Peking policy: keep families under a single roof

In the United States, when parents get on in years they often live alone or their children have them cared for in old people's homes. In China, it is still considered the duty of children to look after their parents. This is one heritage from the past that the Chinese would like to keep in their new communist society, according to Deputy Mayor Lei Jieqiong of Peking.

"We encourage the three-generation family," said Mrs. Lei in a recent interview, "and we make provision for it when we allocate housing." In urban China, the nuclear family (parents and children but not grandparents) is not yet the rule, as it is in the urban West. But the trend here is in that direction.

With husband and wife both usually working, taking care of children is becoming an acute problem. More nurseries and kindergartens is one answer. Mrs. Lei, an American-trained sociologist, is looking for another kind of answer: one that depends on maintaininf the cohesiveness of the three-generation family as a means of preventing loneliness among the old and deliquency among the young.

In Peking and other big cities where housing is chronically short, it is the elderly that are cared for first, ac cording to Mrs. Lei. That means workers living with their parents get priority in housing. At Peking University, retired professors may continue to live in the housing they occupied during their working years.

If the three-generation family is a tradition the Chinese want to keep, arranged marriages are a holdover from the past that the new society definitely wants to abandon. Yet the custom persists, Mrs. Lei said, particularly in rural areas.

There is a lot of heartache and resentment among young people who are not allowed to choose their own marriage partners, and an equal amount of heartache and resentment on the part of parents defied by their children. The law is on the side of free choice, but old customs die hard, Mrs. Lei said.

"Before, parents of the bride used to ask for money from the groom. Now, they ask for furniture, clothes, a radio, even a television set."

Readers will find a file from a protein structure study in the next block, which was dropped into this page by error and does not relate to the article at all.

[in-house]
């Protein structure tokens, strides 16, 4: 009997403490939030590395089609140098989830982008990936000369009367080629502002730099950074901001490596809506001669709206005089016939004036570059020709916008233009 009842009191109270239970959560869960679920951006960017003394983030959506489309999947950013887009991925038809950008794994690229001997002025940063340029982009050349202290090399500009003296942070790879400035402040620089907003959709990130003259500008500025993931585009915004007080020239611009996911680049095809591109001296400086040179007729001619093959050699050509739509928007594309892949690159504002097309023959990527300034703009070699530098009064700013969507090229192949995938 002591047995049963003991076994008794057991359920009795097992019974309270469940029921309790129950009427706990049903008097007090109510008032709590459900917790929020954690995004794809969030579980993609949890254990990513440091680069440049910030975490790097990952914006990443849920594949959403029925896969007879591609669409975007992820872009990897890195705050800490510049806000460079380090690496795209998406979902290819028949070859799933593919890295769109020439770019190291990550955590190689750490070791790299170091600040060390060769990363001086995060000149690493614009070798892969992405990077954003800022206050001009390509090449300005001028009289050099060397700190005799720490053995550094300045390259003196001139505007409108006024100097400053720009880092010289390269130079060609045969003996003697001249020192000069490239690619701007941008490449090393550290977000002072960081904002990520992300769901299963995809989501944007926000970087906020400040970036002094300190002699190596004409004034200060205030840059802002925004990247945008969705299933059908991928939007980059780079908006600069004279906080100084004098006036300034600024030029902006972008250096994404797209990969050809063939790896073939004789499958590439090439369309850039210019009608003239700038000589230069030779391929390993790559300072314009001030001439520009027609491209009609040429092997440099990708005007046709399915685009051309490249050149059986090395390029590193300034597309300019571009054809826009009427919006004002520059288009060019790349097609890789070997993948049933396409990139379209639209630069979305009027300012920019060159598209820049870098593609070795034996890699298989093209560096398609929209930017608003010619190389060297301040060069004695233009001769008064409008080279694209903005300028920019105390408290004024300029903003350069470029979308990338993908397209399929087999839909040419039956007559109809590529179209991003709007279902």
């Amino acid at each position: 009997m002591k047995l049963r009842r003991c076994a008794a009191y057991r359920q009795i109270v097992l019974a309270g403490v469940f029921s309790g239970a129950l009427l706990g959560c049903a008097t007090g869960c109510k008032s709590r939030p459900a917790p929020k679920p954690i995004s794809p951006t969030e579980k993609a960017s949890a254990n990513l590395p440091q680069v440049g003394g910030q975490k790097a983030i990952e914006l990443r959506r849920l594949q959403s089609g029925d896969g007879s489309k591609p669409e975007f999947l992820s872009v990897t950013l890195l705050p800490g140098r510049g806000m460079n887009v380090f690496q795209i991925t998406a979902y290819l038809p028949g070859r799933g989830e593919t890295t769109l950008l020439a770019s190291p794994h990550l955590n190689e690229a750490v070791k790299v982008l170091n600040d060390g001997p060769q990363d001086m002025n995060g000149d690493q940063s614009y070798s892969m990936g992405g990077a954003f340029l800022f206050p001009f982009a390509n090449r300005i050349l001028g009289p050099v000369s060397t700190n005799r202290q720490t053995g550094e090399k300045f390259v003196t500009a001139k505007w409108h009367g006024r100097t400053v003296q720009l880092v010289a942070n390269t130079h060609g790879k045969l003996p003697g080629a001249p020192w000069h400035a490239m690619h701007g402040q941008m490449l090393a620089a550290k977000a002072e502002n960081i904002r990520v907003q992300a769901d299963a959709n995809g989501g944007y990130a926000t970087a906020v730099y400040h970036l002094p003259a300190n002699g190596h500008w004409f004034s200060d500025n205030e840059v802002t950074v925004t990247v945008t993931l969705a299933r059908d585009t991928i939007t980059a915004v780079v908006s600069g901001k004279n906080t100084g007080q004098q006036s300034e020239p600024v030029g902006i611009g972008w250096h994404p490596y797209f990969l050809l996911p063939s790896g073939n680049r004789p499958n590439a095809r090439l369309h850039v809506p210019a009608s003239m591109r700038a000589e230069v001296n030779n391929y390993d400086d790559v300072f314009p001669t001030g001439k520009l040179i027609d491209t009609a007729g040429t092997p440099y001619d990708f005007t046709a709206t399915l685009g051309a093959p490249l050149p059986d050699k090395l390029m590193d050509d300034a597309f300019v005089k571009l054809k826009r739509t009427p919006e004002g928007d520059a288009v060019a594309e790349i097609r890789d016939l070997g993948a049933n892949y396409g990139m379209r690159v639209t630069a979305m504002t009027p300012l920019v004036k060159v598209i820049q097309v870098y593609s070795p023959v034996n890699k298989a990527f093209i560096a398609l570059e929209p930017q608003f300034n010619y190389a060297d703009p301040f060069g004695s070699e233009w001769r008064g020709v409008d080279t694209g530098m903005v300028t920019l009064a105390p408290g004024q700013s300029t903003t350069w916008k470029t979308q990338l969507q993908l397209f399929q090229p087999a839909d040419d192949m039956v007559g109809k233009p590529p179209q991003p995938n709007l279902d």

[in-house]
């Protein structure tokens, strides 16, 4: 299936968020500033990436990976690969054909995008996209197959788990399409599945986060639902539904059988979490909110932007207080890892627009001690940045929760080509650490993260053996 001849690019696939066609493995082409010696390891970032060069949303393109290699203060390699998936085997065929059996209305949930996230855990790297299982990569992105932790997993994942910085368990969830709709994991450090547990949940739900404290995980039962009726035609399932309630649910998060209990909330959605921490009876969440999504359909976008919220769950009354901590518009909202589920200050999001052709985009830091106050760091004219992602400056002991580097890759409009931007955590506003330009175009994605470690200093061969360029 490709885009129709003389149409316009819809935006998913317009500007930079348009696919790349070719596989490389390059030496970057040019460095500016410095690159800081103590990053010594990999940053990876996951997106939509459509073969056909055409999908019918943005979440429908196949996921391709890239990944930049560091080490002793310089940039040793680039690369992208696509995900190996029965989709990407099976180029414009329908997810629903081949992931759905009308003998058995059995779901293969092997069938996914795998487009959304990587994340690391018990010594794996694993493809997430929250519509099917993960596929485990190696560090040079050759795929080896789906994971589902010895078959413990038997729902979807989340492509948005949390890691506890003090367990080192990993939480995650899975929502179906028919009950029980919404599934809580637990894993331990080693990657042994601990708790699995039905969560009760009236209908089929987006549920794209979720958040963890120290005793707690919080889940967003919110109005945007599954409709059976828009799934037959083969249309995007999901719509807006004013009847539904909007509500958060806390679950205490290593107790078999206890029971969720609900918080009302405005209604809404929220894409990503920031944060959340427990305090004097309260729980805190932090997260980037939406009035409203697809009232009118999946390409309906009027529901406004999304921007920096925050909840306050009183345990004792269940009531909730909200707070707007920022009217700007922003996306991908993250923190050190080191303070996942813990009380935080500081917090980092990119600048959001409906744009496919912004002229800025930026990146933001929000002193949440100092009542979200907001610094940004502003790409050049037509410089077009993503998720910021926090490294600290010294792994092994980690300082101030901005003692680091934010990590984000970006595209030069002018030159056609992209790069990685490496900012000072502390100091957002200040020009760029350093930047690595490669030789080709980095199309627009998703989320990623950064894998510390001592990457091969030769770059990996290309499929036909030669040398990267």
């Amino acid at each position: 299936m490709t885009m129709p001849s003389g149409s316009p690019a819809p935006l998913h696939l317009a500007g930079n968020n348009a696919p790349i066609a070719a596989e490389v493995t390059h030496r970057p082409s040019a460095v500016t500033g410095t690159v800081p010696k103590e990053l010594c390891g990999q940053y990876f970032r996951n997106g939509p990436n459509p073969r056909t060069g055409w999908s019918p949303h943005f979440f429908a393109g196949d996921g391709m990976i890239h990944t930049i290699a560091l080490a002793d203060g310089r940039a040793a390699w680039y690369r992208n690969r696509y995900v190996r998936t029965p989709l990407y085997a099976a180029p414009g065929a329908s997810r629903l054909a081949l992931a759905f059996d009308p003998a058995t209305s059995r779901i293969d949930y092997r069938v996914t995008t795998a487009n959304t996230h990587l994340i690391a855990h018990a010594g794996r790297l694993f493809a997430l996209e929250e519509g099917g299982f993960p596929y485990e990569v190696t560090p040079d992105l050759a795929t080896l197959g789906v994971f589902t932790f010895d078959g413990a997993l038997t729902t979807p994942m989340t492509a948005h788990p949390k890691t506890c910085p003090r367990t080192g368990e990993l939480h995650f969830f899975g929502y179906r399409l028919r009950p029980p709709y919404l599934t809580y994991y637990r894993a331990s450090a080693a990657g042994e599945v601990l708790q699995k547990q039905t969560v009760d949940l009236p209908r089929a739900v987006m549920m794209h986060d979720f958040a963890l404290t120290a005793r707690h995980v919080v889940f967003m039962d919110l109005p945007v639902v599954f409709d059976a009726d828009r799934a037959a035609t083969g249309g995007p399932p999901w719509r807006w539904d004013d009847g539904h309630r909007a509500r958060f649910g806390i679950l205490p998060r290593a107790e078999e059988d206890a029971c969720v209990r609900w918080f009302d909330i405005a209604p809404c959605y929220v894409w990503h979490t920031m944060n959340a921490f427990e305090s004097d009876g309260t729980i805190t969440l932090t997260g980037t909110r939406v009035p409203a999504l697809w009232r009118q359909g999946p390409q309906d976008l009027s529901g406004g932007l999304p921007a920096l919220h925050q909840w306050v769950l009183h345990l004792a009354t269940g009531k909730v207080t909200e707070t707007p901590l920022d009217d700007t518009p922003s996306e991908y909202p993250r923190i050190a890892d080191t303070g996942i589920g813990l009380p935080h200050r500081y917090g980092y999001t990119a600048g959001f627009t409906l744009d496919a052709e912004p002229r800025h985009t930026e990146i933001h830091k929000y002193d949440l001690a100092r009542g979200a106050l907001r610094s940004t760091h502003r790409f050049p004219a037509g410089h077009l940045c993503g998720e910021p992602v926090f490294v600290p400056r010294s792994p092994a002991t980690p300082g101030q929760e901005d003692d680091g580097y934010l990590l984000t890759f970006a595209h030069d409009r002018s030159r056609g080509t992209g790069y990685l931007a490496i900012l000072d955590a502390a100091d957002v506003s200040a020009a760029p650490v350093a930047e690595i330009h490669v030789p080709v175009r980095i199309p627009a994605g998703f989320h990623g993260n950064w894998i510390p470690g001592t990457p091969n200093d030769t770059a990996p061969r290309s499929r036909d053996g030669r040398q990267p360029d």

Mrs. Lei has to deal with such things every day in her job as deputy mayor in charge of civic affairs, minority affairs, and religious affairs.

She is the only woman and the only noncommunist among Peking's 12 deputy mayors. Her father was a scholar, her grandfather a contract laborer who was shipped to california during the gold rush.

Mrs. Lei grew up in Canton and was a student in the Kwangtung Girls Normal School during the May Fourth Movement of 1919 -- a student protest against the Japanese imperialism that swept the nation and became a landmark in Chinese modern history.

"All of us wanted to know how to save China," she said, recalling those days. "I felt my contribution would be through the social sciences. So I went to the United States to study sociology."

She spent six years there, earning an MA from the University of Southern California. Her subsequent history is the history of many Chinese intellectuals who lived through the tumultuous events of the 1930s and '40s.

She taught at Yenching University until 1937, when the Japanese invaded China and occupied Peking as well as most of the north and central parts of the country. She went to Kiangsi in the unoccupied area, where she met and was deeply influenced by the late Premier Chou En-lai.

Subsequently she taught at universities in Shanghai, which remained an international enclave until Pearl Harbor. The war against the Japanese was scarcely over when a new war broke out between the communists and the nationalists

Mrs. Lei, long since identified as a progressive and anti-Chiang Kai-shek, helped to found the Association for the Promotion of Democracy, one of eight minor parties the communists have permitted to continue since they took over the country in 1949. Mrs. Lei led an active career in teaching and scholarship until the Cultural Revolution began in 1966.

Her subject was the breakdown of the Chinese extended family -- the many-tentacled social structure that has aunts and uncles, cousins and cousins-in-law all living under one roof.

The Chinese value system owes much to Confucius. Since the communist came to power there has been endless controversy on Confucius' role in Chinese history -- to what extent he may have represented progressive forces, to what extent he was a reactionary.

"One thing is certain," laughs Mrs. Lei, "whatever Confucius was, he was certainly not a capitalist and neither was he a communist."

Like so many of her fellow-intellectuals, Mrs. Lei was a victim of the 10 -year madness known as the Cultural Revolution and the rule of the "ganf of four" (1966-76).

First she was denounced at public meetings as unpatriotic because she had taught at Yenching, an American missionary institution. then she was sent off to do labor in the countryside for two years.

"The job itself was not too heavy," she recalls. "It was mainly wheat-harvesting in anhui. At least I was not in jail."

Rehabilation came in 1976, the year her husband, Prof. Yen Ching-yao, passed on. Professor Yen took his PhD in crimonology at the University of Chicago. (Most Chinese woem retain their maiden names after marriage.)

Mrs. Lei became a member of Peking's legislature, and last December was elected a deputy mayor. She would love to revisit the United States, she says, where she has many friends.

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